Dockerize your PHP application with Nginx and PHP8-FPM

If you are not yet familiar with Docker, I recommend you take a look at the tons of “What is Docker?” and “Getting Started with Docker” articles and tutorials, then come back here.

Since you keep reading, I’m going to assume that you already have some Docker experience and want to run your PHP applications in containers. After all, who wants to go through the trouble of installing all the dependencies on their local environment or managing a bunch of virtual machines for their various projects.

We will deploy a simple PHP application using the official Docker repositories for PHP and Nginx. There are several Docker repositories that combine PHP-FPM with Nginx, but if you rely only on the official repositories, you are absolutely on the safe side and right way.

First, install Docker on your machine if you haven’t already done so. The second requirement is to install Docker Compose. We have our necessary tools and the target in mind.

Nginx setup

Based on our requirements, Nginx will be a container. This container will run the official Nginx image. Since we are using Docker Compose, we will now create the following docker-compose.yml file. This YAML will run the latest Nginx image and set port 80 to port 8080:

web:
 image: nginx:latest
 ports:
 - "8080:80"

Now we can run the container.

$ docker-compose up

Now you should see the welcome page of Nginx on port 8080 via localhost or the IP of your local machine, via a browser of your choice.

- Dockerize your PHP application with Nginx and PHP8-FPM 1 -

Now that we have a running web server, let’s configure it a bit more. First, we need to update the docker-compose.yml file to mount a local directory that we need inside our Nginx container. I’ll use a folder called src, which is in the same directory as our docker-compose.yml file.

web:
    image: nginx:latest
    ports:
        - "8080:80"
    volumes:
        - ./src:/var/www/html

The next step is to let Nginx know that this folder exists.

Let’s create the following default.conf at the same level as the docker-compose.yml file:

server {
    index index.html;
    server_name phpfpm.local;
    error_log  /var/log/nginx/error.log;
    access_log /var/log/nginx/access.log;
    root /var/www/html;
}

We’ll take a look at what we’re doing here in the first place. The index.html will be our default index, the server name is phpfpm.local and it should point (Update your hosts file if necessary) to your Docker environment (Linux: localhost, Mac or Windows: Local IP). We still set the logs in case of access or error, so that later we can see the logs in our Docker compose log as well. Finally, we specify the root folder that we mounted in the container.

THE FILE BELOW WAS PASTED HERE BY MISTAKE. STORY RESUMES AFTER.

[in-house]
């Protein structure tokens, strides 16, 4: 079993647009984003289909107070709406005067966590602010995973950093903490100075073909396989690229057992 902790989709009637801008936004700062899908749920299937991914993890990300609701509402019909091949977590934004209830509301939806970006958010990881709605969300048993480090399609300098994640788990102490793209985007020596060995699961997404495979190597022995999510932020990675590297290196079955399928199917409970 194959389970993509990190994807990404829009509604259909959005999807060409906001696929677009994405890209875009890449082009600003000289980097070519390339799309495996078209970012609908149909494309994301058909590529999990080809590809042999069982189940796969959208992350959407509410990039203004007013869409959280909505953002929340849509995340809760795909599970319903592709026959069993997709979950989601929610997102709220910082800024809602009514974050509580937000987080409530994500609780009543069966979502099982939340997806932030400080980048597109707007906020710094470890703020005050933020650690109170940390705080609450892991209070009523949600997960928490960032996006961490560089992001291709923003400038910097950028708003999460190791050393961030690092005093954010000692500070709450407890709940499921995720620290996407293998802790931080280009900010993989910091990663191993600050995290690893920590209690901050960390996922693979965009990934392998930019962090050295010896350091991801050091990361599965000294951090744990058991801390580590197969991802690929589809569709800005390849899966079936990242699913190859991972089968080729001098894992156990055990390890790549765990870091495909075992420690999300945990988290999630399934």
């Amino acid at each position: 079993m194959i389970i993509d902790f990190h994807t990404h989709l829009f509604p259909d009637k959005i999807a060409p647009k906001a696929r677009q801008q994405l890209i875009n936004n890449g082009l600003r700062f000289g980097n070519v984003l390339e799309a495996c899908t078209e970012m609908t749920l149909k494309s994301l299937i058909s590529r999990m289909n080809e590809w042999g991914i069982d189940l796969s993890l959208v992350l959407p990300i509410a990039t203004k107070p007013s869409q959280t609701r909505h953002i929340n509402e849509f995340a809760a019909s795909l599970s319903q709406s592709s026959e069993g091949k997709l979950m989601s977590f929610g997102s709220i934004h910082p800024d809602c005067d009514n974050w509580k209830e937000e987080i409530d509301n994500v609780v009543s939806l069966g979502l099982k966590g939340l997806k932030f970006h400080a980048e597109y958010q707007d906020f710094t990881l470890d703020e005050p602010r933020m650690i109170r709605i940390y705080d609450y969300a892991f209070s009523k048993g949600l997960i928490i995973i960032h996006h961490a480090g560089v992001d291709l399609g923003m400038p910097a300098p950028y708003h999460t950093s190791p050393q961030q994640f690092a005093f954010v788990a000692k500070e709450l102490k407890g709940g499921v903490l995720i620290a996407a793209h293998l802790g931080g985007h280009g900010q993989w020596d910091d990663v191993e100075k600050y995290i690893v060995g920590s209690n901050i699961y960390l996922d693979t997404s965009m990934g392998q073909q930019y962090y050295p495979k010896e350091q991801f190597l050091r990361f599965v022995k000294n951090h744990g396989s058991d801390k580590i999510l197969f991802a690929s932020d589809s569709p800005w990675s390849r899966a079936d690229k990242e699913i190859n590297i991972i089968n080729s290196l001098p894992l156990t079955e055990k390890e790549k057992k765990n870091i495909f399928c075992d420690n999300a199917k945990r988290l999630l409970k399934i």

For this extension to take effect, we need to make one more change to our docker-compose.yml file:

web:
    image: nginx:latest
    ports:
        - "8080:80"
    volumes:
        - ./src:/src
        - ./default.conf:/etc/nginx/conf.d/default.conf

This adds the default.conf to the directory where Nginx looks for configuration files to include. You can now place an index.html file with any content in the src folder.

We start our container again:

$ docker-compose up

Now look at the content of the index.html in your browser under phpfpm.local:8080.

Website hallo - Dockerize your PHP application with Nginx and PHP8-FPM 2 -

Add PHP FPM

Now that our Nginx web server is up and running, we can bring PHP into play. First, we get the official PHP8-FPM repo and link it to our Nginx container.

The following should be noted: PHP runs in its own environment (container) and has no access to the code. We need to mount the src folder in the PHP container as well. This way Nginx will be able to serve all static files and PHP will be able to find its files to interpret.

Our docker-compose.yml should now look like this:

web:
    image: nginx:latest
    ports:
        - "8080:80"
    volumes:
        - ./src:/var/www/html
        - ./default.conf:/etc/nginx/conf.d/default.conf
    links:
        - php-fpm
php-fpm:
    image: php:8-fpm
    volumes:
        - ./src:/var/www/html

Next, you need to configure Nginx to use the PHP FPM container to interpret PHP files.

Our updated default.conf:

server {
    index index.php index.html;
    server_name phpfpm.local;
    error_log  /var/log/nginx/error.log;
    access_log /var/log/nginx/access.log;
    root /var/www/html;
    location ~ \.php$ {
        try_files $uri =404;
        fastcgi_split_path_info ^(.+\.php)(/.+)$;
        fastcgi_pass php-fpm:9000;
        fastcgi_index index.php;
        include fastcgi_params;
        fastcgi_param SCRIPT_FILENAME $document_root$fastcgi_script_name;
        fastcgi_param PATH_INFO $fastcgi_path_info;
    }
}

To test our changes, we rename the index.html file to index.php and replace its contents:

<?php
echo phpinfo();

And last but not least.

$ docker-compose up

We go back to our browser. After a refresh, we see the coveted PHP info.

php8 info - Dockerize your PHP application with Nginx and PHP8-FPM 3 -

Now you can run any simple PHP application using Docker containers, using the official images for Nginx and PHP.

You can find the example project here:
https://github.com/IshtarStar/docker-compose-nginx-phpfpm

This guide and configuration, should never be used on a production server and is not an example of best practice. This post is intended as an introduction to Docker Compose for beginners.

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